Tuesday, April 2, 2013

Wordy Tuesdays #2

So I've been wanting to do this for a while because I believe that learning new words can help us in other things besides writing. They can help us better express ourselves, understand others, and well, impress your friends!

And who doesn't want to impress their friends with their superior vocabulary?

Words from last week (*cough last time cough*)

  1. Lusus Naturae[loo-suhs nuh-toor-ee, -tyoor-ee]- n. A deformed person or thing; freak. 
    1. Variant felt like a lusus naturae when people made fun of her name. 
  2. Telesthesia[tuhl-uhs-thee-zhuh, -zhee-uh, -zee-uh]- N. sensation or perception received at a distance without the normal operation of the recognized sense organs.
    1. Juan was gifted with telesthesia, which allowed him to guess the answers to his test from reading his teacher's mind. 
  3. Ignoramus[ig-nuh-rey-muhs, -ram-uhs]- N. an extremely ignorant person.
    1. The kid who did not study for the history test was cleary an ignoramus
  4. Thaumaturgy[thaw-muh-tur-jee]- N. the working of wonders or miracles; magic.
    1. Harry Potter was knew how to use thaumaturgy because he was a wizard. 
  5. Tellurian[te-loor-ee-uhn]- Adj. of or characteristic of the earth or its inhabitants;terrestrial.
    1. Trees are a tellurian part of the world. 
  6. Antediluvian[an-tee-di-loo-vee-uhn]- Adj. of or belonging to the period before the Flood. Gen. 7, 8.
    very old, old-fashioned, or out of date; antiquated;primitive: antediluvian ideas.
    1. The fashion styles of the 1700s are now antediluvian compared to today's fashion ideals. 
  7. Ephemeral[ih-fem-er-uhl]- Adj. lasting a very short time; short-lived; transitory: the ephemeral joys of childhood.
    lasting but one day: an ephemeral flower.
    1. Horse flies are ephemeral creatures. 
  8. Chimerical[ki-mer-i-kuhl, -meer-, kahy-]- Adj. unreal; imaginary; visionary: a chimerical terrestrial paradise.
    wildly fanciful; highly unrealistic: a chimerical plan.
    1. Back before the 1960s, the idea that man would walk on the moon was a chimerical idea. 
  9. Quixotic[kwik-sot-ik]- Adj. sometimes initial capital letter resembling or befitting DonQuixote.
    extravagantly chivalrous or romantic; visionary, impractical,or impracticable.
    impulsive and often rashly unpredictable.
    1. The extravagant decoration of the birthday hall was quite quixotic with the balloons that spilled out over the chairs and the glitter thrown every where. 
  10. Amaranthine[am-uh-ran-thin, -thahyn]- Adj. of or like the amaranth.
    unfading; everlasting: a woman of amaranthine loveliness.
    of purplish-red color.
    1. There is said to be a jellyfish that is amaranthine for whenever it 'dies' it is 'reborn' into a new jellyfish.

Words for this week:

  1. magnanimous- [mag-nan-uh-muhs] adj. 
    1.  Generous in forgiving an insult or injury; free from petty resentfulness or vindictiveness: to be magnanimous toward one's enemies.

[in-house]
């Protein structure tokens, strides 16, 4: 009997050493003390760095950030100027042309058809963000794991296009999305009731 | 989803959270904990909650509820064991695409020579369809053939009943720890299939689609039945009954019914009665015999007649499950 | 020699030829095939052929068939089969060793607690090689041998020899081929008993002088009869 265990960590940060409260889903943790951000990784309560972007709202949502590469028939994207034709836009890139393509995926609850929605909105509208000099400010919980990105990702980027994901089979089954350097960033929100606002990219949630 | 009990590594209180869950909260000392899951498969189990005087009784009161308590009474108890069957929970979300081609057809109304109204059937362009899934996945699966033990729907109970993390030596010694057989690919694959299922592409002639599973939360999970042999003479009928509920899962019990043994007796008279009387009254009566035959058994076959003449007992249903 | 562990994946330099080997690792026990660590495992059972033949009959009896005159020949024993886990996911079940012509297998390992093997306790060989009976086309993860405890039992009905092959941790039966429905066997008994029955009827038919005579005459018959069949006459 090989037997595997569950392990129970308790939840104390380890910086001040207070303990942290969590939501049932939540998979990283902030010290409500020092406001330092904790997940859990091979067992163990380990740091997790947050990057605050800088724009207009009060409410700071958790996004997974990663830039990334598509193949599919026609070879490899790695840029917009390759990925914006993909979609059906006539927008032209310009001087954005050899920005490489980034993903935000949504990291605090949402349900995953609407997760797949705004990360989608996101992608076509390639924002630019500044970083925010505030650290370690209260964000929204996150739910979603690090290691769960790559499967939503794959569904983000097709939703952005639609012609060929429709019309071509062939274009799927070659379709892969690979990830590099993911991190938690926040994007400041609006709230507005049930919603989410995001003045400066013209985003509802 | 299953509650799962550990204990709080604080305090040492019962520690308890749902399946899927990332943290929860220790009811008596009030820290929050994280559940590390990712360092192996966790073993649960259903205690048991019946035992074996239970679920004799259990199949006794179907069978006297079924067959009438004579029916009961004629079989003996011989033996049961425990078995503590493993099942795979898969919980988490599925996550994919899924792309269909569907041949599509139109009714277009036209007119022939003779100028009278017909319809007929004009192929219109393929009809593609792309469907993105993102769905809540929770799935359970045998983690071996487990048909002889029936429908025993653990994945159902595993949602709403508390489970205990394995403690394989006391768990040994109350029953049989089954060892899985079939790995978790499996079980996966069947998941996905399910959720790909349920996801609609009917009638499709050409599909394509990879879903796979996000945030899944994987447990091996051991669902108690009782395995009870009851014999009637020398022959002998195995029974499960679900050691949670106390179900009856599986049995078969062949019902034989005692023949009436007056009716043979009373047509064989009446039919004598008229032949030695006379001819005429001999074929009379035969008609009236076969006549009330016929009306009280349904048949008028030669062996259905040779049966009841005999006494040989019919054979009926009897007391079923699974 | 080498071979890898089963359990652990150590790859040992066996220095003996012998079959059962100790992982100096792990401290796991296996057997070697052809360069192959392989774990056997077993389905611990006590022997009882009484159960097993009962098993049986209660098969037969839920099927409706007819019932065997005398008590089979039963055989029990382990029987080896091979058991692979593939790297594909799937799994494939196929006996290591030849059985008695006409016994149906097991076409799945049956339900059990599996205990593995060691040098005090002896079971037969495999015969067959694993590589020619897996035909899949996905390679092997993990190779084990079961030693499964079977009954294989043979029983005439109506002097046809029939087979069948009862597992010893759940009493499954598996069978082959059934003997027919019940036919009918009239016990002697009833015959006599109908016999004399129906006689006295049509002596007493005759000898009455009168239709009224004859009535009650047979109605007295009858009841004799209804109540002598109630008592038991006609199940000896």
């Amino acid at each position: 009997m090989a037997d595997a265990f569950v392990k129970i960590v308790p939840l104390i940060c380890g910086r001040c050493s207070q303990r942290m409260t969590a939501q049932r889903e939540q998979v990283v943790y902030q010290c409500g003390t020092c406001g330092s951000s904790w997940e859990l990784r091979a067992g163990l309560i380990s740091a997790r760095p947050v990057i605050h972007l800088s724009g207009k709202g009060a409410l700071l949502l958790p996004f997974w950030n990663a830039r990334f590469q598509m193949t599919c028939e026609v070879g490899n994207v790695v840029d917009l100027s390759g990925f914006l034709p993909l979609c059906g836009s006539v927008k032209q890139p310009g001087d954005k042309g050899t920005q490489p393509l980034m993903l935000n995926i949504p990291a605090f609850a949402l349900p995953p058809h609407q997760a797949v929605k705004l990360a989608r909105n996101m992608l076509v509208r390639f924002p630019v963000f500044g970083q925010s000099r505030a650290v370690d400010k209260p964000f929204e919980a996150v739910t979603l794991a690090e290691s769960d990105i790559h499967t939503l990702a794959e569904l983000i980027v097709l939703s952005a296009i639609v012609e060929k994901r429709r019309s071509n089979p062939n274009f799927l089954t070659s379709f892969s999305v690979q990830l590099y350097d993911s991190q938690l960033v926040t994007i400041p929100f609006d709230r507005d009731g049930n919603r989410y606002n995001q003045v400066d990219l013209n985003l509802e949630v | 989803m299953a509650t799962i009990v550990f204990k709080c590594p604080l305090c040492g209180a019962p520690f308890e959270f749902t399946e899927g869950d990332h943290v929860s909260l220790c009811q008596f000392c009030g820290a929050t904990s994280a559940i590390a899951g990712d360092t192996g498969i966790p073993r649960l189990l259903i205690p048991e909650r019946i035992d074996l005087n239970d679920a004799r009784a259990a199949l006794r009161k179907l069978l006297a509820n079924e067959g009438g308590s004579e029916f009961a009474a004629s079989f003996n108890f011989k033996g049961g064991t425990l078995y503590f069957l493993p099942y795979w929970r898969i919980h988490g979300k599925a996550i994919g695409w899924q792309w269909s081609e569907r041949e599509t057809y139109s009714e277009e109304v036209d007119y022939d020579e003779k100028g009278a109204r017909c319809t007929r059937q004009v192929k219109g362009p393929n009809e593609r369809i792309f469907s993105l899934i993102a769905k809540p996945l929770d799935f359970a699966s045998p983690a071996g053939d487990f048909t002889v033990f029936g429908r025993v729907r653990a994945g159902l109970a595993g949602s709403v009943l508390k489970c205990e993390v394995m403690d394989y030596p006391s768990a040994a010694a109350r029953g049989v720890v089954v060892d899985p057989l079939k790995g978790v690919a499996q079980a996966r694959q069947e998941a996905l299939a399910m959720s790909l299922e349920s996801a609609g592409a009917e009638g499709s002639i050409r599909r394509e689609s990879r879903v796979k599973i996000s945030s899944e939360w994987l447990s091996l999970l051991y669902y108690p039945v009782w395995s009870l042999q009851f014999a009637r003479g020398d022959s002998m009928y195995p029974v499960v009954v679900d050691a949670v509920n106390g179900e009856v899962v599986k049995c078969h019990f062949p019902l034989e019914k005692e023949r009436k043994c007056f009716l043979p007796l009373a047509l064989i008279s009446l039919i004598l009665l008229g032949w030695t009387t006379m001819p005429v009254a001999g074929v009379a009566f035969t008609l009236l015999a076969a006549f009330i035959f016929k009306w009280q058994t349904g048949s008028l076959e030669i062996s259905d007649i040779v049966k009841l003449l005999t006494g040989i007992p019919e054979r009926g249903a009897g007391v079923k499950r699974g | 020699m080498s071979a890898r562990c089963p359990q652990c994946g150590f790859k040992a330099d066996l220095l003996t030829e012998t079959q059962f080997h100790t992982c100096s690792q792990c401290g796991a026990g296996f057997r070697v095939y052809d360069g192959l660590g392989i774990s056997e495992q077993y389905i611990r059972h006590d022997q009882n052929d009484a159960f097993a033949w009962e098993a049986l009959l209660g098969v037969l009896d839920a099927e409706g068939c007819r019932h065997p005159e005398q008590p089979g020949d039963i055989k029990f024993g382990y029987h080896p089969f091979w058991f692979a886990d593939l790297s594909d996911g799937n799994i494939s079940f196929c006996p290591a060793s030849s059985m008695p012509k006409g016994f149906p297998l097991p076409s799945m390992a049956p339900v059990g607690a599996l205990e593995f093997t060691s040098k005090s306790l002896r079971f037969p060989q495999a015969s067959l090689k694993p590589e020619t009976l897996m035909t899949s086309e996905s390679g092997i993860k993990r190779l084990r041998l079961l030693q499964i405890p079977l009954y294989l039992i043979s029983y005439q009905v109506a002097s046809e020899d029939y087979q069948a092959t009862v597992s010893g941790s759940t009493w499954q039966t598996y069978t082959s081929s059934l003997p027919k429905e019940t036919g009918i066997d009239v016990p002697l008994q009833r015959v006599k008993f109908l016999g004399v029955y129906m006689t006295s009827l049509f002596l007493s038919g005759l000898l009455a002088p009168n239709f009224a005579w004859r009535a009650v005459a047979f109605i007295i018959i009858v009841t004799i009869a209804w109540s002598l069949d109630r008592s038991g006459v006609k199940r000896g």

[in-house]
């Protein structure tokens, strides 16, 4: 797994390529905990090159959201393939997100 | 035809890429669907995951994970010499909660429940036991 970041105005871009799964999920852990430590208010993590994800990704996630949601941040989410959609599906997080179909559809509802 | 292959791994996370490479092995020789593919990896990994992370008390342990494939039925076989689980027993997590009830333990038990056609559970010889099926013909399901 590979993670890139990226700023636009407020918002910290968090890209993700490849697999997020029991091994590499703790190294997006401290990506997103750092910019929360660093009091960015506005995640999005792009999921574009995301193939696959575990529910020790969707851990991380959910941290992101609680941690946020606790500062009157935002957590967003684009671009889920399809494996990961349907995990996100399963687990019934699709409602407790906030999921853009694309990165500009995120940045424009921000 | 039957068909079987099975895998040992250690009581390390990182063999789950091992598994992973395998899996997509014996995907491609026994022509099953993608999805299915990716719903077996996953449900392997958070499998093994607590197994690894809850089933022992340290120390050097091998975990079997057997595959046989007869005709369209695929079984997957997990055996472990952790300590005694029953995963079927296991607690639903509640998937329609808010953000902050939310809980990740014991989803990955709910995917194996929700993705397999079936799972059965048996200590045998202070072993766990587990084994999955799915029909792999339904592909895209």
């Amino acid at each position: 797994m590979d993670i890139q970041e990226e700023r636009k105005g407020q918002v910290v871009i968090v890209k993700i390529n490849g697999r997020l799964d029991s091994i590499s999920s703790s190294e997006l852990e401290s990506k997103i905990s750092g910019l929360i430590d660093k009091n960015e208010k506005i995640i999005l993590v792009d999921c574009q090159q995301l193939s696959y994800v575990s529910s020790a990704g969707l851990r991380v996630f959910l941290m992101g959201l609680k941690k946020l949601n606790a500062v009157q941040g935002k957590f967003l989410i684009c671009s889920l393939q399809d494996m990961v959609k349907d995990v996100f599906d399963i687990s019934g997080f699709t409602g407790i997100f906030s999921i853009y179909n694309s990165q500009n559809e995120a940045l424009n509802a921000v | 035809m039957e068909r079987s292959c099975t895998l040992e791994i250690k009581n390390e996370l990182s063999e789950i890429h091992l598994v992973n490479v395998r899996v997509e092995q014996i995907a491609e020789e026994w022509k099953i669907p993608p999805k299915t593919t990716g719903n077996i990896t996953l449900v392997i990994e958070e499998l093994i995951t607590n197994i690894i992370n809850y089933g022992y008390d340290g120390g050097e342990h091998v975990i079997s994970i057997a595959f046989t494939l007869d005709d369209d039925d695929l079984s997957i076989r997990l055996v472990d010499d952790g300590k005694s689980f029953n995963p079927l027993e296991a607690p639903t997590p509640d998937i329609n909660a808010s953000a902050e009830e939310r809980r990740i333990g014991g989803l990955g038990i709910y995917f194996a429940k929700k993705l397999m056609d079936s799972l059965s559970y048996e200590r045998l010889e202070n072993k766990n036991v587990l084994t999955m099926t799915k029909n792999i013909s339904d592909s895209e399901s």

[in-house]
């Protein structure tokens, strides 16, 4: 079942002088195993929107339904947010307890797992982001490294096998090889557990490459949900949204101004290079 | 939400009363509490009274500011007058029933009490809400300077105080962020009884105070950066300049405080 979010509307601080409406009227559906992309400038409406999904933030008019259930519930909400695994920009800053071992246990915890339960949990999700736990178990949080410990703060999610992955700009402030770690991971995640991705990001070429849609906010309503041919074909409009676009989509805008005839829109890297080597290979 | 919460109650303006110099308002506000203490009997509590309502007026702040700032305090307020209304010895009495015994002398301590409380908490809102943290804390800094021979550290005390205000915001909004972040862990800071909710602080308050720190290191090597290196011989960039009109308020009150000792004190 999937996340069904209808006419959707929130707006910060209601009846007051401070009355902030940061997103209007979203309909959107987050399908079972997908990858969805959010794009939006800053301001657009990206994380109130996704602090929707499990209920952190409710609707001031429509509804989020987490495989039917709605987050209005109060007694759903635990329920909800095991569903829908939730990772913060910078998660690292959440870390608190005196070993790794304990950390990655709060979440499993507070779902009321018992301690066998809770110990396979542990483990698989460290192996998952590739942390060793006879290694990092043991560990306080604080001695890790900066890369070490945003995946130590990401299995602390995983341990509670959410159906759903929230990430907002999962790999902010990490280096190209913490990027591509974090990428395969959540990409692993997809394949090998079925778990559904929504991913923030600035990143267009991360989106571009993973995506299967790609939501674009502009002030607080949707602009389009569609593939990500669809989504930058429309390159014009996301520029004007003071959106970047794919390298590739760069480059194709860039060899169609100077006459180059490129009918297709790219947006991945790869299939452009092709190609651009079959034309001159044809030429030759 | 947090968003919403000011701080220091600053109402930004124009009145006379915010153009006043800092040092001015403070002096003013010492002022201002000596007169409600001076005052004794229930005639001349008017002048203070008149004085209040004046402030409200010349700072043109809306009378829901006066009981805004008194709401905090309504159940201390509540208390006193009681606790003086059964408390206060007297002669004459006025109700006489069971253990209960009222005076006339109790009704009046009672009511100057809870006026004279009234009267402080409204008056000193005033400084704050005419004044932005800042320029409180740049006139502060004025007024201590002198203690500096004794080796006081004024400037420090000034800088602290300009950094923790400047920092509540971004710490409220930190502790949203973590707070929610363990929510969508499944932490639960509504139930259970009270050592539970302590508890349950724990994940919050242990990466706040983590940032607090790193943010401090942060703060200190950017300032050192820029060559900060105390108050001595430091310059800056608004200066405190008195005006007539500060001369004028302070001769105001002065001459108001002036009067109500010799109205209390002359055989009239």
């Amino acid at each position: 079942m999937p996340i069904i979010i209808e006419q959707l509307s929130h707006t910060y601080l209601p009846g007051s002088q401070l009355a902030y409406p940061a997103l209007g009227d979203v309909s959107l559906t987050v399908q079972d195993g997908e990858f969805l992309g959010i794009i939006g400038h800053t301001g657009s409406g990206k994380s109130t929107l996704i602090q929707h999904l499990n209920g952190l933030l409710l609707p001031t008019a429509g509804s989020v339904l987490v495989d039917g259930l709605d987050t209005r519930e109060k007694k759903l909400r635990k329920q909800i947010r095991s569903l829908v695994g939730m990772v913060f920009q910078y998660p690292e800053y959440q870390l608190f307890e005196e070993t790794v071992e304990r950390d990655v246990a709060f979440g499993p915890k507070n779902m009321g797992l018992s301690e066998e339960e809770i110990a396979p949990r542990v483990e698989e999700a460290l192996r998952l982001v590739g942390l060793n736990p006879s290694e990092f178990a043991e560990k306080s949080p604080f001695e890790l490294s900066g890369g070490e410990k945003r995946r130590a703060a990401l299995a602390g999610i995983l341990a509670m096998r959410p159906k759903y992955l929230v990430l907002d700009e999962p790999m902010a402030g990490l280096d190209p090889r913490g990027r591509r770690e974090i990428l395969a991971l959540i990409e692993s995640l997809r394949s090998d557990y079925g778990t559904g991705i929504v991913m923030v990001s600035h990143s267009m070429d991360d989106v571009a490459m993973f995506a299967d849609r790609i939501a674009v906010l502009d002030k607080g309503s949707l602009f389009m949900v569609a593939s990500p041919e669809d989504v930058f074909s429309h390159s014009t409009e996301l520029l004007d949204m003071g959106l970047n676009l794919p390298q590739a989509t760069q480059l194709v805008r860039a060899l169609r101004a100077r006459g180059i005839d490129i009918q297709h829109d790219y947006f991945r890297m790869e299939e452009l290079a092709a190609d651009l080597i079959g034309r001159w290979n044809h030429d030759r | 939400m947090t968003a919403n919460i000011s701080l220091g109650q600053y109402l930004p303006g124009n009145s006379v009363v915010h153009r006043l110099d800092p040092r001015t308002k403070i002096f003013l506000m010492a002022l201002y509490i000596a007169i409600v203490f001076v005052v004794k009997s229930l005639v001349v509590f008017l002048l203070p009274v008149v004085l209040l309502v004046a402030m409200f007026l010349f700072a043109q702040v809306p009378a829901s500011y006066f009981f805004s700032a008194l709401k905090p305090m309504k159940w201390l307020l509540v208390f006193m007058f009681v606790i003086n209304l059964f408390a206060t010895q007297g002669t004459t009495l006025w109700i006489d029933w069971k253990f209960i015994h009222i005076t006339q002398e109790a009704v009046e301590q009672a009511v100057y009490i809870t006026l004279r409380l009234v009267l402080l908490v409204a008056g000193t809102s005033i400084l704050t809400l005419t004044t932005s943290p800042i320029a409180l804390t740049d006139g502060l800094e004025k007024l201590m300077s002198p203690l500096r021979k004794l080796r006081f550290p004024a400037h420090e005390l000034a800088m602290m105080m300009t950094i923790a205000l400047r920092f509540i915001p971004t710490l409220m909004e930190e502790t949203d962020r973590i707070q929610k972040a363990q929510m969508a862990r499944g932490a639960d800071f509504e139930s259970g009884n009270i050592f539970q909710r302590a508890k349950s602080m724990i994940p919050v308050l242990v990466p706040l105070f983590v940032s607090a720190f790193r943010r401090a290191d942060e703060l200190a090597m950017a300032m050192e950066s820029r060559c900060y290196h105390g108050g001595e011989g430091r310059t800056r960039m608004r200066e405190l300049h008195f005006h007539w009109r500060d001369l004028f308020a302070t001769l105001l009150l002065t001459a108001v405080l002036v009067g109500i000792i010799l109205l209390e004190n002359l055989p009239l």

2. High-minded; noble: a just and magnanimous ruler.
    3. Proceeding from or revealing generosity or nobility of mind, character, etc.: a magnanimous gesture of forgiveness.
  2. uncouth-  [uhn-kooth]  adj
    1. awkward, clumsy, or unmannerly: uncouth behavior; an uncouth relative who embarrasses the family.
    2. strange and ungraceful in appearance or form.
    3. unusual or strange.
  3. raucous  [raw-kuhs]  Adj
    1. harsh; strident; grating: raucous voices; raucous laughter.
    2. rowdy; disorderly: a raucous party.
  4. finagle  [fi-ney-guhl] verb
    1. verb (used with object)
      1. to trick, swindle, or cheat (a person) (often followed by out of  ): He finagled the backers out of a fortune.
      2. to get or achieve (something) by guile, trickery, or manipulation: to finagle an assignment to the Membership Committee.
    2. verb (used without object)
      1. to practice deception or fraud; scheme.
  5. nefarious  [ni-fair-ee-uhs] adj
    1. extremely wicked or villainous; iniquitous: a nefarious plot.
  6. lambaste  [lam-beyst, -bast] verb (used with object)
    1. to beat or whip severely.
    2. to reprimand or berate harshly; censure; excoriate.
      1. Use in a sentence: After Jesus was sentenced, he was lambasted. 
  7. hamartia  [hah-mahr-tee-uh] noun
    1. tragic flaw.
      1. Use in a sentence: Sareh's hamartia was that she worried too much. 
  8. ennui  [ahn-wee, ahn-wee; French ahn-nwee] noun
    1. a feeling of utter weariness and discontent resulting from satiety or lack of interest; boredom: The endless lecture produced an unbearable ennui.
  9. crepuscular  [kri-puhs-kyuh-ler] adj
    1. of, pertaining to, or resembling twilight; dim; indistinct.
    2. Zoology . appearing or active in the twilight, as certain bats and insects.
      1. Use in a sentence: Through the tree branches, Julia could have sworn it was night even though her watch said it was lunch time in the crepuscular light. 
  10. outmoded  [out-moh-did]  adj
    1. gone out of style; no longer fashionable: outmoded styles.
    2. not acceptable by present standards; no longer usable; obsolete: outmoded dwellings; outmoded teaching methods.

*Note that none of the definitions are mine, only the sentences where it says "use in a sentence" are mine. 



                                                    1. Awesome post! I love "ennui". Though I want to pronounce it "ehn-you-I", not "ahn-wee". :)

                                                      1. Thanks! Ennui is a fun word. I want to prounce it as "en-you-ee". Haha. :)


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